Who Will Win The Radio Wars?

July 20, 2010
If you often find yourself switching aimlessly among the hundreds of radio stations beamed to your car by AM, FM, and satellite radio, get ready for even more choices. Lots more.
Ford Pandora In Dash Display
Ford announced earlier this year that, starting with the new Fiesta, its Sync interface will work with Pandora radio's mobile phone application, allowing drivers to use it hands-free via voice commands.
Some might see this as a coronation of Pandora, an Internet radio service with 54 million subscribers, but in fact it's an opening of the floodgates for new companies and services looking to enter the already-crowded marketplace that is your car stereo.
In addition to traditional broadcast and satellite radio, which attract 239 million and 35 million listeners, respectively, Pandora also faces off against HD radio, which gives FM and AM digital sound quality and more stations, and stored media on CDs and MP3 players. And then there's the fact that Pandora is only one of many fledgling Internet radio applications pining to cooperate with automakers.
At one time, we might have seen automakers lining up in alliances, as happened during the Sirius and XM showdown. Now, it's more likely that they'll let the contenders duke it out for themselves.
"Going forward, we're looking to offer the customer as many choices as possible," says John Schneider, Ford's chief infotainment engineer. "We'll let the market determine [what format people listen to]."
That's easy, because unlike satellite radio a decade ago or even FM radio in the 1970s, there's almost no new investment required for an automaker to accommodate for these new services. Millions of drivers already pay for powerful mobile devices and data plans, and most new cars, even those as inexpensive as the Kia Forte, are set up to connect with them via Bluetooth and USB inputs.
"It's not a big deal for automakers to interface with our product," says George Lynch, who worked at XM radio when it launched with the aid of $50 million from General Motors and who now serves as vice president of automotive business development at Pandora. "They don't need a new chip set in the radio or anything. It's not costing millions of dollars."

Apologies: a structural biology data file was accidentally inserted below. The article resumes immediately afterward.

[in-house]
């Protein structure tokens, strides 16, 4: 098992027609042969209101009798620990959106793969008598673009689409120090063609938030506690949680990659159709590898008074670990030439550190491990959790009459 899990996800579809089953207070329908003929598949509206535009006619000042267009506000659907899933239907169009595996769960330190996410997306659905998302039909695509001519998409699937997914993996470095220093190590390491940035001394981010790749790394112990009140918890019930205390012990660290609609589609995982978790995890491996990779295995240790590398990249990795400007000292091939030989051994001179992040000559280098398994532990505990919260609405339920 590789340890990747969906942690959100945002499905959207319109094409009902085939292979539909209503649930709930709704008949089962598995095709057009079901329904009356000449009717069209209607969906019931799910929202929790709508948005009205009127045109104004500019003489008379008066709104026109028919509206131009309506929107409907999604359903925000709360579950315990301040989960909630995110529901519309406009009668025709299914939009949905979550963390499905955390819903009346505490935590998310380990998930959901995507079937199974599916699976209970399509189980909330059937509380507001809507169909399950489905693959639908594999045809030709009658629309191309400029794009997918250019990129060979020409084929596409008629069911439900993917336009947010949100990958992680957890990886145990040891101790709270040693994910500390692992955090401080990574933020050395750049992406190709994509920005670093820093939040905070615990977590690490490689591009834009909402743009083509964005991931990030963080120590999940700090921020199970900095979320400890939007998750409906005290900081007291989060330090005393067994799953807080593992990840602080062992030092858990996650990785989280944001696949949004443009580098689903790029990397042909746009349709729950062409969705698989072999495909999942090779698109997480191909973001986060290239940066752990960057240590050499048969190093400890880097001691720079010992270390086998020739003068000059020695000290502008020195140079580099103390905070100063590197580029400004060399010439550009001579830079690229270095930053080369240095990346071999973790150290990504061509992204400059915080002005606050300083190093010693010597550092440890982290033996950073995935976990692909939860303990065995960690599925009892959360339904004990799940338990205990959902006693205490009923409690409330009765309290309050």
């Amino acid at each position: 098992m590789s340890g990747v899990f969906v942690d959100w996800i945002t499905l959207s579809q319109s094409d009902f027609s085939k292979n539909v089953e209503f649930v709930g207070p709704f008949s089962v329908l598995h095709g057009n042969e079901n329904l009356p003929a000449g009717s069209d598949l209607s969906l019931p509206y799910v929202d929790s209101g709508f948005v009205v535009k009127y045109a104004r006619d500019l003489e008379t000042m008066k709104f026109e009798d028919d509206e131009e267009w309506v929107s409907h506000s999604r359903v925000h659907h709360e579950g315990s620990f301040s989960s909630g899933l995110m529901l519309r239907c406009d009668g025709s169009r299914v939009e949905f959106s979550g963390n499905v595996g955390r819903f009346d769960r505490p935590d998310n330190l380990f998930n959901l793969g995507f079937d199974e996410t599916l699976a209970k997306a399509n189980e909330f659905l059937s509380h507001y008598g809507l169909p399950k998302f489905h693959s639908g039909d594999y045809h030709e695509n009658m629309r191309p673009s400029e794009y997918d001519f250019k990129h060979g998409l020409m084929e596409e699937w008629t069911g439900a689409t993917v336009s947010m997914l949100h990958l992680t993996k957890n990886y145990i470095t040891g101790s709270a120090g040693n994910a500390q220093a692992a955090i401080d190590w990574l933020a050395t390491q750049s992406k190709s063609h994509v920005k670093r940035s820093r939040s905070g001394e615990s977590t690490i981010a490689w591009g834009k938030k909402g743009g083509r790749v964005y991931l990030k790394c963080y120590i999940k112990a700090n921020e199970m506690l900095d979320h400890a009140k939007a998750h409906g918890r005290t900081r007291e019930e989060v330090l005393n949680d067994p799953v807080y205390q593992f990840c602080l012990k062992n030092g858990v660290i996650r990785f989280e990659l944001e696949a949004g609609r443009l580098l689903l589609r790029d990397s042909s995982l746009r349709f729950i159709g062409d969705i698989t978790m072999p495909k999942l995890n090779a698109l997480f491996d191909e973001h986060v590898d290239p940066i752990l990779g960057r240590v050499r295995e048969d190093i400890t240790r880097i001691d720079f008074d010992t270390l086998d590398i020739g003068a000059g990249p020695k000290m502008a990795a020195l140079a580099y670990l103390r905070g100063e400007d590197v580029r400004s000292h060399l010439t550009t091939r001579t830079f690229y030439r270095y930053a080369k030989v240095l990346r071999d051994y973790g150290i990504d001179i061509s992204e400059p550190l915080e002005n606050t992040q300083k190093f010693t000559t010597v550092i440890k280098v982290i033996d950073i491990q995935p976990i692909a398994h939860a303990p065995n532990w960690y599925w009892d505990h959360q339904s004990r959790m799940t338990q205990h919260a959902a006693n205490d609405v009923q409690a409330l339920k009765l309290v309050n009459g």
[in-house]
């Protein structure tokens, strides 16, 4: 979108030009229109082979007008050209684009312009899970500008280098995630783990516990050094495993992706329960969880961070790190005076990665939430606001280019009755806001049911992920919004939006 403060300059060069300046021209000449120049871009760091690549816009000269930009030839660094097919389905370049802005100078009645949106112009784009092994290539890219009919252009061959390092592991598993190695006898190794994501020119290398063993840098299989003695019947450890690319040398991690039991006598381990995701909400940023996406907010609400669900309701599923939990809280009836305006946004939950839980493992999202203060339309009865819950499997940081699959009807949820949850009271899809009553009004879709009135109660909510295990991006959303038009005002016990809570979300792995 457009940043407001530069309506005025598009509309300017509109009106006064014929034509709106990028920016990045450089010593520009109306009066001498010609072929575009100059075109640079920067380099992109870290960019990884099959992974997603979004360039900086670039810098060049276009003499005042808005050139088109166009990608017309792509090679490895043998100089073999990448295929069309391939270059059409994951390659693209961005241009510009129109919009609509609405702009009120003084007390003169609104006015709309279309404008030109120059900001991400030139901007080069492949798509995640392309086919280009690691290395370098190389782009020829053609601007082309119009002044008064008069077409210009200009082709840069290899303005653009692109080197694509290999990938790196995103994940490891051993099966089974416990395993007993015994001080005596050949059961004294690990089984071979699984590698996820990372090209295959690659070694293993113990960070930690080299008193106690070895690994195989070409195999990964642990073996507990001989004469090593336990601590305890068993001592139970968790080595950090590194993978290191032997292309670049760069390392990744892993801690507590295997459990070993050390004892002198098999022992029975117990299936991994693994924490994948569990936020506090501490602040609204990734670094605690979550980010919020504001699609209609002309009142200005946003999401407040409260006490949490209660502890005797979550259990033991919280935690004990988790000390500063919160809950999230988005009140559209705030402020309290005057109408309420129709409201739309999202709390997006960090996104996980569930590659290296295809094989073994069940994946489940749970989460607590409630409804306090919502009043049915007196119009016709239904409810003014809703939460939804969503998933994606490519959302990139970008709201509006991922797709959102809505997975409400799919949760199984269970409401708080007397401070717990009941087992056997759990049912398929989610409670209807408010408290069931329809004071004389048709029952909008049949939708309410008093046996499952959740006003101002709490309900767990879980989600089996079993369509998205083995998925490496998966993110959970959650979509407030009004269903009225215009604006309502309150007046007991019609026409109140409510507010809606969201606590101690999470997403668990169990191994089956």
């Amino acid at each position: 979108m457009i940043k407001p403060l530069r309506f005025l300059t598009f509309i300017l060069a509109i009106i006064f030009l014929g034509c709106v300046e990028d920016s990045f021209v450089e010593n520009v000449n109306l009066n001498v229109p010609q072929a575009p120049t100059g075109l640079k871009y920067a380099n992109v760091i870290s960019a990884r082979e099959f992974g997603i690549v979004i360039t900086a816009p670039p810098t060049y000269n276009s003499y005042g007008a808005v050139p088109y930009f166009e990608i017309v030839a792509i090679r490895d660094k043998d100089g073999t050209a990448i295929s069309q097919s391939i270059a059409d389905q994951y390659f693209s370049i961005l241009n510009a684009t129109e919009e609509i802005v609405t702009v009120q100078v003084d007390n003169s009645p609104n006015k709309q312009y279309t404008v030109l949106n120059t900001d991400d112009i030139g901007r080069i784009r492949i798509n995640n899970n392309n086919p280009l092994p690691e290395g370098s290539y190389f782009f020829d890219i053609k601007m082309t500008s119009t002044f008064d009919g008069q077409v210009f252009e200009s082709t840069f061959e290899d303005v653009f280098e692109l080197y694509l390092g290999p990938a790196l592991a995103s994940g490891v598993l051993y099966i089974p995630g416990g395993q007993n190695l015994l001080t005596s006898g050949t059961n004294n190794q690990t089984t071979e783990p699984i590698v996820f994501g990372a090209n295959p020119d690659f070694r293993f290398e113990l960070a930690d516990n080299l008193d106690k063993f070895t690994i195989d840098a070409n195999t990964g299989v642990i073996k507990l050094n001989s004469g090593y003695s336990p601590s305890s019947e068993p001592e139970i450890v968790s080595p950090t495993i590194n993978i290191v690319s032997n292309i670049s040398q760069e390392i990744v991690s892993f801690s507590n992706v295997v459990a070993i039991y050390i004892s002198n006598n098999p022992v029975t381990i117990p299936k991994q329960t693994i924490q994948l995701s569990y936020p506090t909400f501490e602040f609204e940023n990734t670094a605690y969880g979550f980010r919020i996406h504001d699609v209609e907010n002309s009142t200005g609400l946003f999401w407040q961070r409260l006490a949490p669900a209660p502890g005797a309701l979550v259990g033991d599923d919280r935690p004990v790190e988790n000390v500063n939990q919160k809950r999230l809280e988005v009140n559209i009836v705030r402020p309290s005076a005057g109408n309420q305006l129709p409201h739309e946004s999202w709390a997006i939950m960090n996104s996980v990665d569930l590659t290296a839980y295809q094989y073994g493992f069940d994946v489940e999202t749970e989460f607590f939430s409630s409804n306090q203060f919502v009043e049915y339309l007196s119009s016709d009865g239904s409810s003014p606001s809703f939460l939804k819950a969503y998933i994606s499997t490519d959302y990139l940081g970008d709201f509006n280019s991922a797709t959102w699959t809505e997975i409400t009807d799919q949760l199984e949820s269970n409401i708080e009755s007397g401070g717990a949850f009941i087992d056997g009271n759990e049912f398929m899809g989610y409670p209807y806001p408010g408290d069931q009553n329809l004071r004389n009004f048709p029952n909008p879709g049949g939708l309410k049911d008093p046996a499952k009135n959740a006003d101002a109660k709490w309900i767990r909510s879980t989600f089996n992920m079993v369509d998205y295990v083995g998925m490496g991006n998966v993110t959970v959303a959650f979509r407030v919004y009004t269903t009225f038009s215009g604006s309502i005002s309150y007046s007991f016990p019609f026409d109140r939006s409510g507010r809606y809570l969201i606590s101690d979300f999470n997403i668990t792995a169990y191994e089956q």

The biggest development on Ford's next-generation Sync system is secure, robust software that will allow mobile applications to communicate with the car. Ford will also maintain control by screening third-party developers in much the same way Apple does with applications for its iPhone. In addition to Pandora, Ford has already partnered with Stitcher, which aggregates talk radio and podcasts, as well as OpenBeak, a mobile Twitter application.
Still, it's likely that for the next few years, car stereos will be like the Wild West, as traditional broadcasters and startups battle for a chunk of the millions of hours of radio listening that Americans do in the car each year. And although each format has its own advantages (see next page), there's simply no way to know what will come out on top five or ten years in the future. "I tell you, when I know that for sure, I'm going to leave my job [at Ford]," Schneider says.
Reach: 239 million listeners
First broadcast: 1916/1937 (AM/FM)
Sound quality: equivalent to 256-300 kbps* (FM)
Automaker availability: All
Pros: Local entertainment, sports, and news; free
Cons: Limited coverage; patchy service in rural areas; commercials; local preachers with talk shows
Reach: 35 million listeners
First broadcast: 2001
Sound quality: 48-128 kbps*
Automaker availability: All
Pros: Full coverage from New York City to Death Valley; lots of variety; "Bob Dylan's Theme Time Radio Hour"
Cons: Pricey subscription fee; signal can be blocked by trees, underpasses, etc.; Jimmy Buffett's Radio Margaritaville
Reach: 54 million subscribers
First broadcast: 2004
Sound quality: 64-128 kbps*
Automaker availability: Ford
Pros: Near-infinite, personalized content; millions already own the hardware; free or very cheap
Cons: Relies on wireless networks that may soon start blocking data-intensive applications; doesn't include the cost of a smartphone
Reach: 3 million units
First broadcast: 2003
Sound quality: 128 kbps*
Automaker availability: Audi, BMW, Ford, Hyundai, Jaguar, Kia, Land Rover, Lincoln, Mercedes-Benz, Mercury, Mini, Rolls-Royce, Scion, Volkswagen, and Volvo
Pros: No subscription required
Cons: Only in some cars in some areas
* CD bit rate: 1411.2 kilobits per second


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  • Ford is the first automaker to offer control of Pandora Internet streaming audio through the radio's head unit.